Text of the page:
Frank Langella is the type of actor that you don’t really think of until you are watching one of his films. Totally underappreciated. Over the course of his career he has turned in strong performance after strong performance. Frost/Nixon, Good Night, And Good Luck, Breaking the Fifth, and Unknown. Maybe it is because he has also starred in a bunch of bad films like Body of Evidence, Superman Returns and Cutthroat Island. Those were just bad decisions and do not diminish his talent.
Each of us gets older but for some it is harder than others. Frank is a senior citizen who is living a quiet life in a rural area of New York State. His days consist of reading, sleeping and walking to the library to get more books plus flirt with the librarian, Jennifer (Susan Sarandon – Bull Durham, Dead Man Walking). That doesn’t seem too bad now does it? Well, for Frank it is trying as more and more frequently he has periods of disorientation. His memory isn’t what it used to be. These confused periods cause some worry for his adult children, Hunter (James Marsden – X-Men, Hop) and Madison (Liv Tyler – Armageddon, The Lord of the Rings: The Fellowship of the Ring). Hunter decides it is time to do something about his stubborn father.
On one of his visits to see his father, Hunter brings a robot (Peter Sarsgaard – An Education, Green Lantern). Frank, of course, initially balks at the idea of having a robot that will help him with things around the house, make sure he eats right and develop a program that will help Frank with his memory. Frank sees the robot as an intrusion but Hunter insists.
After at first resisting, Frank begins to see that the robot could have its uses. In his younger years Franks was a cat burglar. He begins to see that he can train the robot to help him get back into the thievery game.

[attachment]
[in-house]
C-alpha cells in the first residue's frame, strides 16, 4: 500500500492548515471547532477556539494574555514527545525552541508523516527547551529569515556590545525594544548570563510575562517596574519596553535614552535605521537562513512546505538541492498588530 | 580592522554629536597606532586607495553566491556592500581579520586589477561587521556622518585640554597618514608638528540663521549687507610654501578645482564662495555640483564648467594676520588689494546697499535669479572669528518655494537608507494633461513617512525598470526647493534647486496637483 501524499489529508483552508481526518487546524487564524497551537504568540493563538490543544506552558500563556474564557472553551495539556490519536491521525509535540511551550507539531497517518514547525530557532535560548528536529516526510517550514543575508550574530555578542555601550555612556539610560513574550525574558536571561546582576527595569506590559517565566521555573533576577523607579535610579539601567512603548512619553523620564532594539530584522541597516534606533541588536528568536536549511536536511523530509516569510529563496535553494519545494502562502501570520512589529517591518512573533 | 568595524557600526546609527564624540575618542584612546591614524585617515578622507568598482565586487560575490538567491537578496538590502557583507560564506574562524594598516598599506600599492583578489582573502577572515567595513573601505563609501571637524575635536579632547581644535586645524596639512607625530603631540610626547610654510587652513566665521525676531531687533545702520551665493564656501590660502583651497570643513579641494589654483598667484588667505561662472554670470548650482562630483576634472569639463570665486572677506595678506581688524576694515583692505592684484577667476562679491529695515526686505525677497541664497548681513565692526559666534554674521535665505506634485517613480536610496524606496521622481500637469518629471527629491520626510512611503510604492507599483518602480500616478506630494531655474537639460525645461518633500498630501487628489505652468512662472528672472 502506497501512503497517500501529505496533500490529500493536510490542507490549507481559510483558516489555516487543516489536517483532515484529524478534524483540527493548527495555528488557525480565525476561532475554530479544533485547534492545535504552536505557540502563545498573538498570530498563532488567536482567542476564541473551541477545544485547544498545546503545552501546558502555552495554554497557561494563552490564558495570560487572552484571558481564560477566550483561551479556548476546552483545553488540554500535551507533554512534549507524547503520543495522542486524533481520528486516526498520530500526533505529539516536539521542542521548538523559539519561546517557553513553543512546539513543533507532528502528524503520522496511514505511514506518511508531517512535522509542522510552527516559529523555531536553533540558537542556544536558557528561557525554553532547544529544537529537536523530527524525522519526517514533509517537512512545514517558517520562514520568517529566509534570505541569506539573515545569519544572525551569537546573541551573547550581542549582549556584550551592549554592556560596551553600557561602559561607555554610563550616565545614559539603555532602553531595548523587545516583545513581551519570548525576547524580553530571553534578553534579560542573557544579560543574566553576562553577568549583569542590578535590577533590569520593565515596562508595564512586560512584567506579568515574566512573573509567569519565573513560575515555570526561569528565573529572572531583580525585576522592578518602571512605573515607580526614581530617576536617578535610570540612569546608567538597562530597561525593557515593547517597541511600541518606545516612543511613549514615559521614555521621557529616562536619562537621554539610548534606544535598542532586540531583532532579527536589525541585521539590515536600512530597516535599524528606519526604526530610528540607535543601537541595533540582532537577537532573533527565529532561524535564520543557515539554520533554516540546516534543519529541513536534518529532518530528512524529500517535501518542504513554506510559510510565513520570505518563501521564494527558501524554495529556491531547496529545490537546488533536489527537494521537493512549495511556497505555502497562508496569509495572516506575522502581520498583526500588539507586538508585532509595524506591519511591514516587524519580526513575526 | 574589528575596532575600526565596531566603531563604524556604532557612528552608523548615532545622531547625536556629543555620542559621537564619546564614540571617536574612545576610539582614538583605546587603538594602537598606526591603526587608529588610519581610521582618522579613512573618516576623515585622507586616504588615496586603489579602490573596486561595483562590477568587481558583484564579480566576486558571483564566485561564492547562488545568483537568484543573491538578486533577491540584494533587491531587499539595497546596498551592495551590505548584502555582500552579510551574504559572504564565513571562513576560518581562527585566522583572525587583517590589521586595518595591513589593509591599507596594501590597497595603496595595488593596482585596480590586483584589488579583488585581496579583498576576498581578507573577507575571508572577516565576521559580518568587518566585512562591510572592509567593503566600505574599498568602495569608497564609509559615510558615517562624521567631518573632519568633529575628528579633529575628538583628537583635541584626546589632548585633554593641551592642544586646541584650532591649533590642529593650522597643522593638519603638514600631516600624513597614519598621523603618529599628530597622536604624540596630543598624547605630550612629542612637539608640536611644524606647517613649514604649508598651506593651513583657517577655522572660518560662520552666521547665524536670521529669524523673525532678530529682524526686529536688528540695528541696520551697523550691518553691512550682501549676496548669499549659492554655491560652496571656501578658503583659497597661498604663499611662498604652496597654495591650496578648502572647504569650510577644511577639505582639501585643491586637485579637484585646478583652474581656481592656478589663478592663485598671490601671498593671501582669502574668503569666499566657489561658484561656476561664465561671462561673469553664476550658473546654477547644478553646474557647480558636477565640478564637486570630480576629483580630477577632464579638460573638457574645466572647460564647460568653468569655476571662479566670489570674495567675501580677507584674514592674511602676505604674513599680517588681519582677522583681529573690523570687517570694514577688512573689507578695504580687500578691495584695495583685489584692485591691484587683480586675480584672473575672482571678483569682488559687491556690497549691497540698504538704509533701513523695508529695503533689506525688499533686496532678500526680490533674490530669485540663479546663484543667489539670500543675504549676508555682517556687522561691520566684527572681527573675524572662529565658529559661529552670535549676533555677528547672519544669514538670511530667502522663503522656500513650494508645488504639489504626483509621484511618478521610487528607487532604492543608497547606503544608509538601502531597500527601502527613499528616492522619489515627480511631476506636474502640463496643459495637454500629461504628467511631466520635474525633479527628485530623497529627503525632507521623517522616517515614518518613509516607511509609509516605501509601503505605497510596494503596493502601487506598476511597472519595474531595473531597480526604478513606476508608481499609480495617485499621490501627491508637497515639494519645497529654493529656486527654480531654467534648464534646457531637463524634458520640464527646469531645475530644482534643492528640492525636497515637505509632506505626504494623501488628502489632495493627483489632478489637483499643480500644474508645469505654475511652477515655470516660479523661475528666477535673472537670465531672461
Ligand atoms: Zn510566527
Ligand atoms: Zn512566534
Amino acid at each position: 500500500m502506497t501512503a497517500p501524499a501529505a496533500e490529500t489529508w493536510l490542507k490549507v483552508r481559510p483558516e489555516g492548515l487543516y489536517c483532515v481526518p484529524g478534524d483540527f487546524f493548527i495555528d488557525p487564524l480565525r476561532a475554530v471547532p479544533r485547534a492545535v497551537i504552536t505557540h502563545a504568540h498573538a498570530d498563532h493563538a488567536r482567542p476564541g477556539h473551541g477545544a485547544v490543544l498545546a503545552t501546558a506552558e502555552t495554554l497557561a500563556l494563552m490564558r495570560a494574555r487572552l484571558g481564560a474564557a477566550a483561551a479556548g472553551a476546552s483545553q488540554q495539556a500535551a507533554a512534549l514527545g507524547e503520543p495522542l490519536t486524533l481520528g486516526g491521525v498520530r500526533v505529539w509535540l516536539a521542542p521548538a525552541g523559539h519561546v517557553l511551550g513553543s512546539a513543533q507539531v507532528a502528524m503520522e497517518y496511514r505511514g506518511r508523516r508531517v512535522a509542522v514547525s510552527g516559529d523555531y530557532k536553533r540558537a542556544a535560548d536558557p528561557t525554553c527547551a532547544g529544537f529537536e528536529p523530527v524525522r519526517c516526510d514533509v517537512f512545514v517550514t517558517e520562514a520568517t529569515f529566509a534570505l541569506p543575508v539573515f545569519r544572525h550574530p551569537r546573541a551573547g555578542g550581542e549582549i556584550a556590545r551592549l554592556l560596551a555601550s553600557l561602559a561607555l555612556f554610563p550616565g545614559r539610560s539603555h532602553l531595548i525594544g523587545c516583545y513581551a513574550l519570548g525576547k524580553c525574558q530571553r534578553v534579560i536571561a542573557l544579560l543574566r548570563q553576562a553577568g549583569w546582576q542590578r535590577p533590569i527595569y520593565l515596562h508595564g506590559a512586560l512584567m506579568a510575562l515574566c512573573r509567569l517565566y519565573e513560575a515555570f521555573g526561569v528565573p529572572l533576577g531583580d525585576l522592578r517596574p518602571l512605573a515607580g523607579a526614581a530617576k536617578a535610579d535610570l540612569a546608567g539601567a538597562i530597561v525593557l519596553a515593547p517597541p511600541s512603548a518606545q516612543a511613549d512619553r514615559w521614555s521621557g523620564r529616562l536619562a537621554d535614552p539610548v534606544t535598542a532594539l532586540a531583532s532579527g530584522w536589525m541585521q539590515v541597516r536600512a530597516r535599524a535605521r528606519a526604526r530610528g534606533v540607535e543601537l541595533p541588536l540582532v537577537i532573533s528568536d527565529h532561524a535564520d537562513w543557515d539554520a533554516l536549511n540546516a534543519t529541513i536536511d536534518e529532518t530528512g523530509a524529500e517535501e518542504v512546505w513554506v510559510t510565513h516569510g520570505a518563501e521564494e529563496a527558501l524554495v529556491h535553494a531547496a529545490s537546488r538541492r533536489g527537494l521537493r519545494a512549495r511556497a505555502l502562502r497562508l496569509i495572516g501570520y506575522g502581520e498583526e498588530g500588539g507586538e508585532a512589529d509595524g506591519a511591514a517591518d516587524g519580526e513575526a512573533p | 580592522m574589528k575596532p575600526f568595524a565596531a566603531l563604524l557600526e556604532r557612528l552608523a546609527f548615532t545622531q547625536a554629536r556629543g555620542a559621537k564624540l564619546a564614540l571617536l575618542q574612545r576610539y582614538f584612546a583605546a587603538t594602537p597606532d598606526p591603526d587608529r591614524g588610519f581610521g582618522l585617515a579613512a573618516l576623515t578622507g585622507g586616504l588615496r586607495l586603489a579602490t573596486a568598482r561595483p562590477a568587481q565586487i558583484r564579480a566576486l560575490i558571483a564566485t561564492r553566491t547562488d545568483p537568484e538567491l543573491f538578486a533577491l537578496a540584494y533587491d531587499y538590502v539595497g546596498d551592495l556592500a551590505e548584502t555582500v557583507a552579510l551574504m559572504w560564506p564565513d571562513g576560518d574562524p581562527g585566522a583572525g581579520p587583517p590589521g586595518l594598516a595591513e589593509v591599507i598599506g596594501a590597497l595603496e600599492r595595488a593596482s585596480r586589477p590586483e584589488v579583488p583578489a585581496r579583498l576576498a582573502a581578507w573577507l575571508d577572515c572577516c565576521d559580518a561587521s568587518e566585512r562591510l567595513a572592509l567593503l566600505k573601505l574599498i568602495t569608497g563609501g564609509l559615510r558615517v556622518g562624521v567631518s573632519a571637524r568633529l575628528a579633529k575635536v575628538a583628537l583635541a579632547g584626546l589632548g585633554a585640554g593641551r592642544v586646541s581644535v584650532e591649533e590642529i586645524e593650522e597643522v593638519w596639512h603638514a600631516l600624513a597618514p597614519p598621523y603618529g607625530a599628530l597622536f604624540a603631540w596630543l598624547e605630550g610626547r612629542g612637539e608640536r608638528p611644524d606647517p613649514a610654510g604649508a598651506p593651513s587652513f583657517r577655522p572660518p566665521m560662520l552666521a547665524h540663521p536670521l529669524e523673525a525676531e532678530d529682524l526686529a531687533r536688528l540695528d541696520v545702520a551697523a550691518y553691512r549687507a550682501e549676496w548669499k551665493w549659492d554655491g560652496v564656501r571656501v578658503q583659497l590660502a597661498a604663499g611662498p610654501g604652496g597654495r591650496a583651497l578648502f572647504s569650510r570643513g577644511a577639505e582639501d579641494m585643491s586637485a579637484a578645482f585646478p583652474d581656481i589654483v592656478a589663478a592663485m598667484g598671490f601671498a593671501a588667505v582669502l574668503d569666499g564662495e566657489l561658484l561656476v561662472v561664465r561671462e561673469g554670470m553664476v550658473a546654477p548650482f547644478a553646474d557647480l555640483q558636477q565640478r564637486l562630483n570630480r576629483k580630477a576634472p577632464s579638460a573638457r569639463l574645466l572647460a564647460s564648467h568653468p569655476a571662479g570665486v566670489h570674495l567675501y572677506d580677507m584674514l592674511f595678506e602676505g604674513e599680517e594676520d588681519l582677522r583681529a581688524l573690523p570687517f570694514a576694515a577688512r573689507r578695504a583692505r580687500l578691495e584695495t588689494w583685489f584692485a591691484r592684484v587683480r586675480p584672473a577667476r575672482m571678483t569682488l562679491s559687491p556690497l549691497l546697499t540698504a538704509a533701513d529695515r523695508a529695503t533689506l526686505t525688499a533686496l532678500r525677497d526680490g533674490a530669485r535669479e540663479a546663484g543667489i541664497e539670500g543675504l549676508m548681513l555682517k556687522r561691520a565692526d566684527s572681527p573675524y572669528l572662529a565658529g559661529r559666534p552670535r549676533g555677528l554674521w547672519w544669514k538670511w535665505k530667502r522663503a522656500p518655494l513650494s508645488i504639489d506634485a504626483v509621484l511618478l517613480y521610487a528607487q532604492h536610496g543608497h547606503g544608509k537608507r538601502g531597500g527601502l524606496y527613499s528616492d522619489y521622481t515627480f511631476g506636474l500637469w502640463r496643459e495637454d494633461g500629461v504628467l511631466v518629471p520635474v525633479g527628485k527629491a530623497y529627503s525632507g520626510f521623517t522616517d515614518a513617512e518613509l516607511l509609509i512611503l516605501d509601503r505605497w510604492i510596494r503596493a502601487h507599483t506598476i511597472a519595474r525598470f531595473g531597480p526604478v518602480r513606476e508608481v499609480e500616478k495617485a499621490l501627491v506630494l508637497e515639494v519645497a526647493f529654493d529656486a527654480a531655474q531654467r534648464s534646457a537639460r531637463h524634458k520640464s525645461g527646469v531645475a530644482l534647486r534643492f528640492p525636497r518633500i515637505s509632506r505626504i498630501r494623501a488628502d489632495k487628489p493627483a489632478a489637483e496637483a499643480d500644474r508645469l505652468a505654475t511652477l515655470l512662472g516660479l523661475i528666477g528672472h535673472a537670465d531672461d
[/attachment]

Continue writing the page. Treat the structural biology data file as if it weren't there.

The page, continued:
Robot & Frank is a small film that is based upon the strong performance of the lead actor and the sweet story. Nothing too complicated happens and the mood remains warm and poignant all the way through. That is not to say that I wasn’t sad at certain points as what is happening to this formidable man is not fun. Jake Schreier (first film) never allows his film to fall into the typical or mundane. He allows the richness and smarts of the story and characters to shine through. As a result you are able to connect to Frank…and even that odd looking white robot.
A nice tale about growing older and adjusting to the changes. The simple story is tent polled by Langella’s performance. He is convincing, charming and note perfect as his namesake Frank. It is easy to believe him as a bright man who feels his mental capacities slipping away. Despite the fact that for the most part his character is short and crotchety, he makes him likeable. The more he denies that he is having some memory problems the more we love him. Many scenes totally depend on the actor as it is just him talking to the robot. A heavy burden but he carries it well.
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